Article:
Summing, Starfish is unique and, above all, it is a fantastic read.
4 1/2 crippled fish with broken teeth out of 5

Tuesday, June 21, 2011

The Faceless Enemy

Since fiction has existed, hordes of incompetent foes have assailed heroes. These foes are a literary device which, at first, encourages audiences to fear villains by making them seem formidable. Then the foes get blown away and the secondary literary function is achieved: the hero looks very tough indeed. When these foes appear in a visual setting, such as theatre, comics, film or video games, these foes often have their faces shrouded or hidden. It's a tradition that I'd like to examine.

The Faceless Enemy has a long history. The earliest example I can remember with any clarity is the ninja. The famous shinobi shōzoku outfit that we all know, the all-black costume with the facemask, puffy pants and two-toed shoes, was very likely never used by actual ninja. Rather, it was a symbolic stage-convention of Japanese theatre that would allow audiences to easily identify a character as a ninja. It's a cool-looking costume that sticks in the viewer's mind. No wonder that it resonated over hundreds of years in Japanese culture and was copied by North American filmmakers in the 1970's. Many heroes have donned the awesome ninja garb, but when enemies do so, they are frequently very bad at their jobs.

Of course, the most famous Faceless Enemy these days is the Imperial Stormtrooper. For over thirty-five years, the Stormtrooper has been a pop-culture icon. However, we must not forget that the Imperial Stormtrooper was a dream inspired in George Lucas' mind by the Faceless Enemies that Flash Gordon and other cheapo-serial heroes fought in the early days of cinema.

In the world of video games, you will be playing an exeptional game if you AREN'T killing Faceless Enemies. From the masked-enemies of Borderlands to the shrouded reapers of Infamous to the balaclava-terrorists of Rainbow Six: Vegas 2, they are the industry standard. The reason for this is that it's just easier to program a certain number of enemies for the player to murder and if they don't have faces, it's less likely that the player will say, "Hey, didn't I kill that guy already?"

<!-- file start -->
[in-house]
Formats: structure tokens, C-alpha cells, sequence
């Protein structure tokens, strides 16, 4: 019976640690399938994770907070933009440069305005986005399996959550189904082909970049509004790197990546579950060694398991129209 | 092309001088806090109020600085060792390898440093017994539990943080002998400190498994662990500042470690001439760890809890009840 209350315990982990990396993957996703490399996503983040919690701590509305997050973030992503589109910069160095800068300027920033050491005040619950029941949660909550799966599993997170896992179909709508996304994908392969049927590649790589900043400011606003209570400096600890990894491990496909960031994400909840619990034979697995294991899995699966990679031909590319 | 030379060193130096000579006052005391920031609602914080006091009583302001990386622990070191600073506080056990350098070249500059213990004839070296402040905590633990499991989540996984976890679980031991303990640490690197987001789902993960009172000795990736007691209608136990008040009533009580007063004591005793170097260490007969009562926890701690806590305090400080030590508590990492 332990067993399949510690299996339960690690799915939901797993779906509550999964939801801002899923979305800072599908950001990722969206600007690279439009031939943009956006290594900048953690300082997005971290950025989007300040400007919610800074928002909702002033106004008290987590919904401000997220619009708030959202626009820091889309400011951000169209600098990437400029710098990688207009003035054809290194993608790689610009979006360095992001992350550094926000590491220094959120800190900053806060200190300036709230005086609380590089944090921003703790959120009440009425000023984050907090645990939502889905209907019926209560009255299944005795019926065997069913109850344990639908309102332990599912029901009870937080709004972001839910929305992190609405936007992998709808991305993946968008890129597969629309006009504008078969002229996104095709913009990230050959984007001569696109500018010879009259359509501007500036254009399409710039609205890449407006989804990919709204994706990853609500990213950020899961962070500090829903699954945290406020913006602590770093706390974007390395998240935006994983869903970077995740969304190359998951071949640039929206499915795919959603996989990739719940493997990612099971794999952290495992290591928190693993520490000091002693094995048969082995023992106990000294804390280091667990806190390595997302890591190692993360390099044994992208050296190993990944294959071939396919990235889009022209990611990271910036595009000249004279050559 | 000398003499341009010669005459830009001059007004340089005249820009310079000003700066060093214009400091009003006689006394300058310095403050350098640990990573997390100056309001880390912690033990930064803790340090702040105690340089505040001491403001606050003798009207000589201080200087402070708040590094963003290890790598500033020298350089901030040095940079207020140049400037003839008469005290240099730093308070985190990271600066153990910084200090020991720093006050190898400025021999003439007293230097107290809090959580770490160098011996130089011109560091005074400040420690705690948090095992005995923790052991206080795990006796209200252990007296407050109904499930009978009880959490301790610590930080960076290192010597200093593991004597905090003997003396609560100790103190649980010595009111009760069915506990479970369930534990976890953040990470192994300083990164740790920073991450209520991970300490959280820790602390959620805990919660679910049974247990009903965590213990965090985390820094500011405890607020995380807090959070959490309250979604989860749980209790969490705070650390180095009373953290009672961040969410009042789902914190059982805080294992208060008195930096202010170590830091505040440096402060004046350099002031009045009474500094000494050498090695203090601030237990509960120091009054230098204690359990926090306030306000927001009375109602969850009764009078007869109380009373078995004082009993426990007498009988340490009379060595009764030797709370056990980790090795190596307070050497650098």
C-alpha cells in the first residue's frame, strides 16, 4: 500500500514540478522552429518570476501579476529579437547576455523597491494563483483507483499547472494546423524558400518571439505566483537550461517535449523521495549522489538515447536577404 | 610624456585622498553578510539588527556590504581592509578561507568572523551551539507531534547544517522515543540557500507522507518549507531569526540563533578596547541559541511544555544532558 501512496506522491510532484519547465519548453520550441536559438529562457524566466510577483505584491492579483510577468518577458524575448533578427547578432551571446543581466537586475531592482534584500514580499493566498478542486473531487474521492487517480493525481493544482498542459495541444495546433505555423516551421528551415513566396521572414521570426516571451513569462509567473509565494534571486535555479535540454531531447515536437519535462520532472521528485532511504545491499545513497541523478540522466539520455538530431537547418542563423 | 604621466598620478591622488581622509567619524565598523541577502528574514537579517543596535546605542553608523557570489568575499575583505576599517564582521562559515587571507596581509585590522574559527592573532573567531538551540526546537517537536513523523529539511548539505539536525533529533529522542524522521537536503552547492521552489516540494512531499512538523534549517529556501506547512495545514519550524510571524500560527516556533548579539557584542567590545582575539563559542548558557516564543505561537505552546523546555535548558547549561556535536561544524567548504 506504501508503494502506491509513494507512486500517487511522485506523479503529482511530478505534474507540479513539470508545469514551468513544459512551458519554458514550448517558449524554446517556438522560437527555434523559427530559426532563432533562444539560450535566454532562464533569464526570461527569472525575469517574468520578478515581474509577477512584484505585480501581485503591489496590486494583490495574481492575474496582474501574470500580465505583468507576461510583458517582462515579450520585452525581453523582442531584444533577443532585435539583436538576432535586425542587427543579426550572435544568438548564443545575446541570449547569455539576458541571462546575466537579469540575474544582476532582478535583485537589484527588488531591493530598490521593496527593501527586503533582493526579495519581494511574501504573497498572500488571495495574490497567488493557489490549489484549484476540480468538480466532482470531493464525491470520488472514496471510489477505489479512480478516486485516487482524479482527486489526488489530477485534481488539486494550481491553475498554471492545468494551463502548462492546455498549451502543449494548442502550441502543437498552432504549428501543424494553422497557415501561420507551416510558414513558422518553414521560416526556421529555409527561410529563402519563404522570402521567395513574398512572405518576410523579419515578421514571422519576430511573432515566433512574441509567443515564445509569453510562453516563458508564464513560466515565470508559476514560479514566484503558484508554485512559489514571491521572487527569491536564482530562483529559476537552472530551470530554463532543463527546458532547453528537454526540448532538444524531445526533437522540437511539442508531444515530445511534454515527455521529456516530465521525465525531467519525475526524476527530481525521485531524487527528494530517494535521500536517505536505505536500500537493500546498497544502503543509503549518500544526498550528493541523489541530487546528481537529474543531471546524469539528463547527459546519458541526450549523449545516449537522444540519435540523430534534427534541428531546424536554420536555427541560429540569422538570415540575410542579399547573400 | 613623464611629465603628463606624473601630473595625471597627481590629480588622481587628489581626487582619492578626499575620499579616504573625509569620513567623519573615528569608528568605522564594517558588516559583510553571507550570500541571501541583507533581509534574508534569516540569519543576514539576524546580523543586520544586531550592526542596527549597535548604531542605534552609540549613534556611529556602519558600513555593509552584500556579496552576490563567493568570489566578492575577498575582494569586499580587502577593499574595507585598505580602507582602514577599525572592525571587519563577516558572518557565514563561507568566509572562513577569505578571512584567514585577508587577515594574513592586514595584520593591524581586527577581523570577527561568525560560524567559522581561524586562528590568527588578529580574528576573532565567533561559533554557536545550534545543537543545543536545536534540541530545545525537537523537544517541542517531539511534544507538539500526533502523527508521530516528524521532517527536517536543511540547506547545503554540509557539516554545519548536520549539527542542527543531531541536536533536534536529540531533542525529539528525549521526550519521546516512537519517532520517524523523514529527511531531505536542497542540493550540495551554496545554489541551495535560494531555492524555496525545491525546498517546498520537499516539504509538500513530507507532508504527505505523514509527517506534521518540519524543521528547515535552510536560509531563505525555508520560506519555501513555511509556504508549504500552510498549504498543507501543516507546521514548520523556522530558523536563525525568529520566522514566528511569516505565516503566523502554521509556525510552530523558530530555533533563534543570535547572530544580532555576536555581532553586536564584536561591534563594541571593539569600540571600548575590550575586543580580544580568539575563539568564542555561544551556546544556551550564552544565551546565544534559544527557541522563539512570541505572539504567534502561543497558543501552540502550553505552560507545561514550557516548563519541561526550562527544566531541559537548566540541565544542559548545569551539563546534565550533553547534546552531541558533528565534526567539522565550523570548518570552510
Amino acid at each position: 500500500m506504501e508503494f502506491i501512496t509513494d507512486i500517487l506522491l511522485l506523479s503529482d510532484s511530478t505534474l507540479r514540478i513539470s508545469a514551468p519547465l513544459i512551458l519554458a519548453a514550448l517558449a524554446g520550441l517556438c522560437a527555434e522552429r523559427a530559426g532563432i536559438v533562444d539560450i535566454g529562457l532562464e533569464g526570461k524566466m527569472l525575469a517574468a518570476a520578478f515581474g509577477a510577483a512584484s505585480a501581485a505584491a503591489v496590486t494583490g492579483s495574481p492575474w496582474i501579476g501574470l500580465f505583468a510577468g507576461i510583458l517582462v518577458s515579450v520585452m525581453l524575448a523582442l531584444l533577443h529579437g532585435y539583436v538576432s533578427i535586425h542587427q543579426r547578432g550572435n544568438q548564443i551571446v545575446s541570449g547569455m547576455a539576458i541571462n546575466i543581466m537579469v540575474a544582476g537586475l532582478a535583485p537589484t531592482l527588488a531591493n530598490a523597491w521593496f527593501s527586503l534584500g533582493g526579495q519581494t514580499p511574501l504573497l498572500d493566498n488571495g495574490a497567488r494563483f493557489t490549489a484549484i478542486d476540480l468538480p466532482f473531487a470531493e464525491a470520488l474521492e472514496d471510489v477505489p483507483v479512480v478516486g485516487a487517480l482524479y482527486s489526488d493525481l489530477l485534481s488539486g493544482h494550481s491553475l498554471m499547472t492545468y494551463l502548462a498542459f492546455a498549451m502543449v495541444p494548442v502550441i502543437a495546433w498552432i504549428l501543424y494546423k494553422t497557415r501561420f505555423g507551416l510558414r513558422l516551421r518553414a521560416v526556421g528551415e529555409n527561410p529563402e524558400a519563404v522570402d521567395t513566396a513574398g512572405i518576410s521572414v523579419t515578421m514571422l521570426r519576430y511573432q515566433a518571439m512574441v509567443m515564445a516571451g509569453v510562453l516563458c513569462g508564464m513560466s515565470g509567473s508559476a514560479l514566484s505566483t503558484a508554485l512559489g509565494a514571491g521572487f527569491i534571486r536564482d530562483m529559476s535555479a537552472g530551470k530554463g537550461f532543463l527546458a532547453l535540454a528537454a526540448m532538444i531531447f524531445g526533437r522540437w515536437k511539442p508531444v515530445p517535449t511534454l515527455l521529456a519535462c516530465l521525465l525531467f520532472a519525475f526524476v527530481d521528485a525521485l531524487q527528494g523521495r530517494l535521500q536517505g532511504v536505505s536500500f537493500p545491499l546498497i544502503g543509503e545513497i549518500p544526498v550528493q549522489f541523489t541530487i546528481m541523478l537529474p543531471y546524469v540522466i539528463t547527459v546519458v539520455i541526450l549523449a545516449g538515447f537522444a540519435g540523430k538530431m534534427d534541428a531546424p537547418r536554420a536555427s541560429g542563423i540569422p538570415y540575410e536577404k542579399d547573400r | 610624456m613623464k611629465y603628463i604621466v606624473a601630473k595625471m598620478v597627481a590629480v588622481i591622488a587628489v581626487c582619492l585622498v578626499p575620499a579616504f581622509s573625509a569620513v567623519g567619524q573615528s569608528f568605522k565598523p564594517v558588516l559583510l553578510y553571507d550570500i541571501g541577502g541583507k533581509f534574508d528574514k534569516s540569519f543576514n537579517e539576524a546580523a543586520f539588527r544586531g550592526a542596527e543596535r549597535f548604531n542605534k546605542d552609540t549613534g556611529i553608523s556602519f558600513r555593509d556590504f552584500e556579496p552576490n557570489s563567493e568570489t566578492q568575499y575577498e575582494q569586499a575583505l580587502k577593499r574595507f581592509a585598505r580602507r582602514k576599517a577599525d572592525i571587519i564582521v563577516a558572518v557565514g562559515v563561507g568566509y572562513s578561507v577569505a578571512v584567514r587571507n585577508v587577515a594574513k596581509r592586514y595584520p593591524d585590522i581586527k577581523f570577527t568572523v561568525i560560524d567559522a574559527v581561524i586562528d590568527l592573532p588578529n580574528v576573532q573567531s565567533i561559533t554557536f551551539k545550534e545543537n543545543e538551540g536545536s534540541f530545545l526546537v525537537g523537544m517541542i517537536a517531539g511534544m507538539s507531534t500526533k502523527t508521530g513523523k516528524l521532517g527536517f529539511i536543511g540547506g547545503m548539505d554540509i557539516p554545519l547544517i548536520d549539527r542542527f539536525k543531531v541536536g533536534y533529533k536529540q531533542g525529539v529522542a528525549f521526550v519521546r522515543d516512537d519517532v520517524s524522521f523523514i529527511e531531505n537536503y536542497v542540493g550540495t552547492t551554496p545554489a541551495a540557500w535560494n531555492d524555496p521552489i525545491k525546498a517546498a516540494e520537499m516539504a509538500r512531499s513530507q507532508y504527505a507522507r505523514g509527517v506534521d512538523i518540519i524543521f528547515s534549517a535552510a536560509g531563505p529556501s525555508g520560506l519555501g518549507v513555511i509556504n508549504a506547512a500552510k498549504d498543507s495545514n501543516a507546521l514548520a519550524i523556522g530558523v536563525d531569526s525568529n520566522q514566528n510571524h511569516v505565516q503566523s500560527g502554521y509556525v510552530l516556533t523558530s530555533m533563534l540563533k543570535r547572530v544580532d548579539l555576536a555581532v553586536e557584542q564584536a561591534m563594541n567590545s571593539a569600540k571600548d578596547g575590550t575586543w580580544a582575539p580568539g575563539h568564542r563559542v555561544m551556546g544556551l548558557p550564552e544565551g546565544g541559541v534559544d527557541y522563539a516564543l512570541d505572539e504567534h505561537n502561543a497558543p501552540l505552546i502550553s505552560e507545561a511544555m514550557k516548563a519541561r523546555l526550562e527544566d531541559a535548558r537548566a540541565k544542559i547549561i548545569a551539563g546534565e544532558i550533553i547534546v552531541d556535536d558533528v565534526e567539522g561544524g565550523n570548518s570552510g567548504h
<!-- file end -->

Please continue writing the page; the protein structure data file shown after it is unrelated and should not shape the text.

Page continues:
You get it. They're everywhere. But why? What is it about Faceless Enemies that we seem to like so much? Why do we like seeing them getting killed? It seems to make no intellectual sense. As a writer I am told over and over to fully-flesh my antagonists, yet fiction is rife with cartoon baddies Wilhelm-screaming and falling off roofs.

The enemy who has his face hidden is an enemy who has been dehumanized. Humans have instinctive reactions to seeing each other's faces. When the face is shrouded, those instincts are deadened.

This has two major effects. Fistly, for audiences, we cease to identify with the enemy. It just won't do for viewers to sympathetically exclaim, "Han Solo, you brute! That poor Stormtrooper! Did you think about his family when you blasted him?" This allows heroes to plow through hundreds of faceless foes, letting audiences worry only about the protagonist's peril.

The second major effect is a by-product of the first. When we have our sympathetic reactions to death impaired, it affects censors like the MPAA and the ESRB less. Dead Stormtroopers make for PG-ratings in theatres, at worst Teen ratings in video games. By putting a mask on your baddies, you are making your story available to millions of bloodthirsty children.

Okay, so that explains why creators select the Faceless Enemy. But why do audiences find them compelling? I've mentioned that the mask dehumanizes them, but with dehumanization also comes fear. The mask represents mystery and fear of the unknown. The emotions of a Faceless Enemy cannot be read except by body language, making their thoughts a mystery as well. With the identity hidden, the Faceless Enemy becomes a menacing stranger. Menacing strangers are a powerful human fear, as evidenced by the amount of media attention random murders, child-snatchers and serial killers receive. Lastly, when the Faceless Enemy serves a political entity such as an empire or terrorist group, he becomes a symbol of powerful conformity that has obliterated his identity, quietly whispering to the viewer, "This could happen to you, too."